ON MARCH 16, 2016 Prime Minister Justin Trudeau announced our country would be seeking a place amongst the 10 non-permanent members of the United Nations (UN) Security Council, as a non-permanent member for a two-year term that begins in 2021.
To that end, Prime Minister Justin Trudeau spoke yesterday with the Permanent Representatives of the Arab League countries, to continue that campaign.
According to the Prime Minister’s Office, Trudeau … welcomed the close ties between Canada and the Arab League countries, noting that over one million Arab-Canadians call Canada home.
What can be said about these 22 countries that make up the Arab League, however?
According to The Democracy Index compiled by the U.K.-based Economist Intelligence Unit (EIU) they rate nearly every country in the Arab League as having an authoritarian style of government.
Additionally, Syria and Yemen score less than one out of 10 on their scale of civil liberties. Six countries — Bahrain, Egypt, Iraq, Libya, Saudi Arabia, and the Sudan — scored less than three out of 10 (1.18 to 2.8). There were only four countries — Algeria, Lebanon, Morocco and Oman managed to score over four … all of them were under 50% (4.1 to 4.71 on a scale of one to 10).
These are just some of the countries that our prime minister is trying to influence, in his egotistical quest for that TEMPORARY two-year seat on the UN Security Council.
And just in case representatives of these Arab League countries had forgotten, Trudeau took the time to remind them … of Canada’s important contributions to peace and security in the Middle East.
Prime Minister Trudeau and the above-mentioned authoritarian regimes of the Arab League also discussed and exchanged viewpoints on the importance of promoting peace and security in the Middle East … climate change … gender equality … and the Women, Peace and Security agenda.
Trudeau likes to do a lot of talking – and I think perhaps, in some ways, he uses this to help convince himself he is actually accomplishing some of the platitudes he utters.
On Oct. 24 of last year, for example, he stated that we … will continue to engage partners from around the world to achieve global security and prosperity … and that we will … work closely with the UN to meet the challenges of the 21st century.
The United Nations, however – through the UN Security Council – has basically been a toothless organization, letting multiple dictatorships, authoritarian regimes, and armed guerilla organizations murder their own citizens, and those of their neighbours.
Prime examples for just the past few years include the Syrian regime of Bashar Hafez al-Assad murdering its own citizens in a long-standing civil war; including through poison-gas attacks … Russia’s illegal annexing of the Crimean region of the Ukraine … China’s heavy-handed influence over the government of Hong Kong … multiple civil wars including in Yemen … missile testing by North Korea … Venezuela’s dictatorship stealing the last national election … Turkey’s ruthless campaign to wipe out the Kurds … and the armed conflict of the Islamic State.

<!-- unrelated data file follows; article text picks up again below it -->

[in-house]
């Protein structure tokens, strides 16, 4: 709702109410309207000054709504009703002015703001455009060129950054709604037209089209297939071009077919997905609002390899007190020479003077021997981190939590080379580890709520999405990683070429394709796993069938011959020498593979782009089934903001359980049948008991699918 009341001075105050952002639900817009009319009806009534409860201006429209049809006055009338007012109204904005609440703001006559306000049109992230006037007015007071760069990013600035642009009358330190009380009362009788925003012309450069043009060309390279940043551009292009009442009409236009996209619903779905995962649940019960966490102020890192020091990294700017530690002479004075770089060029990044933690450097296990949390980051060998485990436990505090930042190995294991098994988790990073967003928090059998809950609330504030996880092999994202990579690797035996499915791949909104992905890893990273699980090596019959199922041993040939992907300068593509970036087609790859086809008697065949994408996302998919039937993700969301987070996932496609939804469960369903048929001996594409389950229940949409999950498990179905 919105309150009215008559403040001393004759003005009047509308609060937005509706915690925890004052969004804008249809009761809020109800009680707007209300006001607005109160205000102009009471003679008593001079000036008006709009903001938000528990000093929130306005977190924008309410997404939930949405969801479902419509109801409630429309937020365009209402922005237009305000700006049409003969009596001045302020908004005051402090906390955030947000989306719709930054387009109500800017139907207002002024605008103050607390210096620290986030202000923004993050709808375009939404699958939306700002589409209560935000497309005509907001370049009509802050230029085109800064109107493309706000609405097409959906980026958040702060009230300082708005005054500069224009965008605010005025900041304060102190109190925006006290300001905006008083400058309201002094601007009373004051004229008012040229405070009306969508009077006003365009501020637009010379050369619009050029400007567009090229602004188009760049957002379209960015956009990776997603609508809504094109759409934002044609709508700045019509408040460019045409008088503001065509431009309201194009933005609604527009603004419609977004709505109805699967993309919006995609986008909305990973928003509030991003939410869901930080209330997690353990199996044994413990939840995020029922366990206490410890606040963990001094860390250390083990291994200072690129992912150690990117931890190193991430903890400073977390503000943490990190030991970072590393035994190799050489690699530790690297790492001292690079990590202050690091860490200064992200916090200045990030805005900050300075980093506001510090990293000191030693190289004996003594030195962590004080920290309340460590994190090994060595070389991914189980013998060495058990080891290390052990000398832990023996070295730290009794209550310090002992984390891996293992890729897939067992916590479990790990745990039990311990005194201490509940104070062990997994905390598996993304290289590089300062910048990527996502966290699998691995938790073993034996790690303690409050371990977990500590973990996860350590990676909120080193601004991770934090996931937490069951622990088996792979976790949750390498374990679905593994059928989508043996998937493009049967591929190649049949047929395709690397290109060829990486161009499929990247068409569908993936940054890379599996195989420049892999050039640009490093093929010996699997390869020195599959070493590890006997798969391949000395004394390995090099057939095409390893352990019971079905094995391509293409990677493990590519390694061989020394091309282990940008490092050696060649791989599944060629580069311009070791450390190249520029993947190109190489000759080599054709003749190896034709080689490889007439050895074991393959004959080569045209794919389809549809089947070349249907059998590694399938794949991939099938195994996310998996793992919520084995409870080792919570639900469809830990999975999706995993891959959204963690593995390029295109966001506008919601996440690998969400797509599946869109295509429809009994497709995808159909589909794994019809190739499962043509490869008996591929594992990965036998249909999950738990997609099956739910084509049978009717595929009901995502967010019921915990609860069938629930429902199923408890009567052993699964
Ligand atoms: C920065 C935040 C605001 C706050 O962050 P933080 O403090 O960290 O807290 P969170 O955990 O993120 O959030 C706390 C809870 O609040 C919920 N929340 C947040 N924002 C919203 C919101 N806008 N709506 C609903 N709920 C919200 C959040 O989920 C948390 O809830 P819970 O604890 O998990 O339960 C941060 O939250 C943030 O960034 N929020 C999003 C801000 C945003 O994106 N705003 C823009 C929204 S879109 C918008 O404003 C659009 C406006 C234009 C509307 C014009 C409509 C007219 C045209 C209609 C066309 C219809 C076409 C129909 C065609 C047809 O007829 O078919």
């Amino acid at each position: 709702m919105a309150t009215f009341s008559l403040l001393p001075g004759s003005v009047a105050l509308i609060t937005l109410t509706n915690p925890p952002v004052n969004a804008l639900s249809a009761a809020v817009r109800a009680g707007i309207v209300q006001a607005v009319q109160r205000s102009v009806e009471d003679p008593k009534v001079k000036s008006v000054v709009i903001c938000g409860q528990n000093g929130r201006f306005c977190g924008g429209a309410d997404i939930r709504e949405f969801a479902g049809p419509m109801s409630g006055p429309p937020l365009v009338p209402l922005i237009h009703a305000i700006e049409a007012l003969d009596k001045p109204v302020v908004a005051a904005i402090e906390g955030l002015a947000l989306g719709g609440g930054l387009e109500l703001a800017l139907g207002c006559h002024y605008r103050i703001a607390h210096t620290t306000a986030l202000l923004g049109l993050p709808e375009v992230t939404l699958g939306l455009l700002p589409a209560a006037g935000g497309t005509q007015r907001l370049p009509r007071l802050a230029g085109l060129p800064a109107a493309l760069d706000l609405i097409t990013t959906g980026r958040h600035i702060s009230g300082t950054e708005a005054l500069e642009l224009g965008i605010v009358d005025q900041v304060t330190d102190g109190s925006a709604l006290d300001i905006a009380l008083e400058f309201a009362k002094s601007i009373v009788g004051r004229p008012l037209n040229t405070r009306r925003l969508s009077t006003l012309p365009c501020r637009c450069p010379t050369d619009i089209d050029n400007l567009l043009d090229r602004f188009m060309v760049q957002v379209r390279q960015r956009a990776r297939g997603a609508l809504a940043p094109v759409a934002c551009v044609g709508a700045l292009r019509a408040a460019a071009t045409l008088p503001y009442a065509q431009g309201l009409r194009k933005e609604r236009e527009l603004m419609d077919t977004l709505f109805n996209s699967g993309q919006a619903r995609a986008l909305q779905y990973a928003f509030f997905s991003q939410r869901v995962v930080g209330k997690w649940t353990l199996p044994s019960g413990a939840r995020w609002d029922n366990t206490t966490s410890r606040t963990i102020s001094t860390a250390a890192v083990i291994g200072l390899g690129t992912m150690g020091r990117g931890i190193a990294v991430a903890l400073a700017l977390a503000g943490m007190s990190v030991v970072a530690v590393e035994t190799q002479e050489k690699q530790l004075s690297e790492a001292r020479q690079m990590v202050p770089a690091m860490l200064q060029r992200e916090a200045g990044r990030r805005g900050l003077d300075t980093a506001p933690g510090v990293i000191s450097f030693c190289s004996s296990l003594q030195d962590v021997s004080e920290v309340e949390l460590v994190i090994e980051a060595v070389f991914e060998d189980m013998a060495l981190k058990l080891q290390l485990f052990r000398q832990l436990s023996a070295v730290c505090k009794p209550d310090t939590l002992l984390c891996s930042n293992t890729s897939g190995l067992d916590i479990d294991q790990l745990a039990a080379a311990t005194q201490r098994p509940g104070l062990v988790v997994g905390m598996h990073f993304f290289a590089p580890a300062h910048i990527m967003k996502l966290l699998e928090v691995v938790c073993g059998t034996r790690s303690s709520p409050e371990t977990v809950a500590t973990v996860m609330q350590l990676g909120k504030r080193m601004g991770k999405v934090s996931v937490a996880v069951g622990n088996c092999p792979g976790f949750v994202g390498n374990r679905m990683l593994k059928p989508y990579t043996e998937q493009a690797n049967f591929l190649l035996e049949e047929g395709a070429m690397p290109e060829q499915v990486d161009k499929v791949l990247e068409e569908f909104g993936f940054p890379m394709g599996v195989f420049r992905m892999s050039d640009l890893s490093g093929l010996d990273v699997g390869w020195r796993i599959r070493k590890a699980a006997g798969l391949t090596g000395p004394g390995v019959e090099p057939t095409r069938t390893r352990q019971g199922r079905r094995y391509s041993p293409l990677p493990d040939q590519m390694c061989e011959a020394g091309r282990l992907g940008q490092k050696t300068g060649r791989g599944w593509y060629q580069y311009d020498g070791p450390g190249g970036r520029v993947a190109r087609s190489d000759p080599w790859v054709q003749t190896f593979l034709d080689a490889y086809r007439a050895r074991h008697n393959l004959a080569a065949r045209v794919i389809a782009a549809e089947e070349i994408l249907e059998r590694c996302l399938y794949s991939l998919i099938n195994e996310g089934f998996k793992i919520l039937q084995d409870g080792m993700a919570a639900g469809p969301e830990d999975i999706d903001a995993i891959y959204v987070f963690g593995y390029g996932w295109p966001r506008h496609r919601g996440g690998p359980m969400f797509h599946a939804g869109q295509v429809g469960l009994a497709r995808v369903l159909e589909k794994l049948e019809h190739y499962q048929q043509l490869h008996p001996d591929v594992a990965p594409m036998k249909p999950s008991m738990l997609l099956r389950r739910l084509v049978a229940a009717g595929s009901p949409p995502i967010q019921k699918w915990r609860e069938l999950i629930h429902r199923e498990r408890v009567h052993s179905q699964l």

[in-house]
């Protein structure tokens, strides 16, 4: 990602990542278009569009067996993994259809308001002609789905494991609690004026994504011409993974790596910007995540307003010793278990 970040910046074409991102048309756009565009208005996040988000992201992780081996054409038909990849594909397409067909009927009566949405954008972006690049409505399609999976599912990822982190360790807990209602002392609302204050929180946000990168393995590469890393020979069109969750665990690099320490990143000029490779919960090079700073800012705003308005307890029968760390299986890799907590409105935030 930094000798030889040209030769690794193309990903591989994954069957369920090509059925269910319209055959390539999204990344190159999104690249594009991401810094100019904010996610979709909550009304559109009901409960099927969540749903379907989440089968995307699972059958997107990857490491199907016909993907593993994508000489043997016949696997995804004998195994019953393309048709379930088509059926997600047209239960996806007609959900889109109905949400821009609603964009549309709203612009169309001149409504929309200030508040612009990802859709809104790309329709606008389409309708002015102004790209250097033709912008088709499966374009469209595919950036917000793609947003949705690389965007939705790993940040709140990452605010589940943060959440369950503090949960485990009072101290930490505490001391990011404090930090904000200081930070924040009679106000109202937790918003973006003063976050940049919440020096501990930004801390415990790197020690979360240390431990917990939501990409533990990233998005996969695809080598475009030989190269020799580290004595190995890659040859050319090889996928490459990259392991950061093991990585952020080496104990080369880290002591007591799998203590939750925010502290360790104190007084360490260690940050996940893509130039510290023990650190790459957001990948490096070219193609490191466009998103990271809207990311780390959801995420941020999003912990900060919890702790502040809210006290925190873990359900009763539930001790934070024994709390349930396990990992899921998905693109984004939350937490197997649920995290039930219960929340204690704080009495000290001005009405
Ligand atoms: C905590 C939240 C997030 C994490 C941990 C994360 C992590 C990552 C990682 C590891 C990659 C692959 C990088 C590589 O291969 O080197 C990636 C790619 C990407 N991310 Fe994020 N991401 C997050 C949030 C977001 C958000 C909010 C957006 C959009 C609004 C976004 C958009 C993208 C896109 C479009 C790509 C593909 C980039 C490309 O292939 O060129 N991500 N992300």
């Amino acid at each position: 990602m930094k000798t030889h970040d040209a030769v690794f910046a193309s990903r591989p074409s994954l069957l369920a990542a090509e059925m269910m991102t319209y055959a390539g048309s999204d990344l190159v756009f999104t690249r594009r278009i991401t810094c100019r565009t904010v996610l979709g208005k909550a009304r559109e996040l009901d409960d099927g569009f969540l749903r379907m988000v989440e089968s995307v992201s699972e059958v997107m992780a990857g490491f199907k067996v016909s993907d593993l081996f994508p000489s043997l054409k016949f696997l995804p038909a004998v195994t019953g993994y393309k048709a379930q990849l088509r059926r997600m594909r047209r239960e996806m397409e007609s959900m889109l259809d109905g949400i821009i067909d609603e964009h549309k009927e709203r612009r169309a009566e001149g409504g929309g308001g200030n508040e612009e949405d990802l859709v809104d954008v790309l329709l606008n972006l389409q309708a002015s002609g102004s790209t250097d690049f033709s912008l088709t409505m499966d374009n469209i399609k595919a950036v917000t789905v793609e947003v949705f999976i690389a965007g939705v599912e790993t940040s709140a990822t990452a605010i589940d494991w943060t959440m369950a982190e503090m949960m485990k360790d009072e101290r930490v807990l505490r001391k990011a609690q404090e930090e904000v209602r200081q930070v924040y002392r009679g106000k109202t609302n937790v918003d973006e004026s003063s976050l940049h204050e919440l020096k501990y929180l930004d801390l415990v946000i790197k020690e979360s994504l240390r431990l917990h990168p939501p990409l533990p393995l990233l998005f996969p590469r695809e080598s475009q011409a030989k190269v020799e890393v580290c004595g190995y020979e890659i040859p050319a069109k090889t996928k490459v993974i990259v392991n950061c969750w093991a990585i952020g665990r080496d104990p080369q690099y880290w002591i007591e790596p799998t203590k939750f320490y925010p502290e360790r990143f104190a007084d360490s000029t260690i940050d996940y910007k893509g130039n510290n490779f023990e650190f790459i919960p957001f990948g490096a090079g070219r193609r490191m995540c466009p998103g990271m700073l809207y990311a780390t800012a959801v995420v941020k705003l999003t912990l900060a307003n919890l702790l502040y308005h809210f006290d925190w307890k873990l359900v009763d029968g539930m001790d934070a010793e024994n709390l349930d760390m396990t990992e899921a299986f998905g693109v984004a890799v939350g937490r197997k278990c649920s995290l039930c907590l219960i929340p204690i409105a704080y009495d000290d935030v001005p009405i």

Other than words … more words … and even more words, the United Nations – and the UN Security Council – did virtually nothing to end these illegal actions. That’s because the Security Council is a toothless organization, led by five countries (the U.S., Russia, China, the U.K., and France) with wildly differing political viewpoints; and any of which can invoke a veto against any actions which the UN recommends be undertaken.
Talk about the ultimate ‘coffee klatch’ … it’s just a bunch of people who get together, over coffee, to talk about things that are likely never to be accomplished!
This is what our esteemed leader wants us to be part of … and also what he is spending millions upon millions of dollars to try and accomplish.
What a waste of money … what a waste of energy … and what a waste of time.
Sadly, an organization that could have theoretically accomplished much good, simply has far too many countries which are working against the very principles that led to its coming in to existence… the maintenance of international peace and security; the development of friendly relations among states; and the achievement of cooperation in solving international economic, social, cultural, and humanitarian problems …
I cannot honestly think of one recent conflict where these objectives have been met, and therefore I, for one, do not understand why we would seek a place at the table of the Security Council.
For Trudeau, however, it is a matter of vanity, and little more than that.
Alan Forseth is a Kamloops resident and former member of the Reform Party of Canada and the B.C. Reform Party, and a past and current member of the BC Conservative Party. His blog is My Thoughts on Politics and More.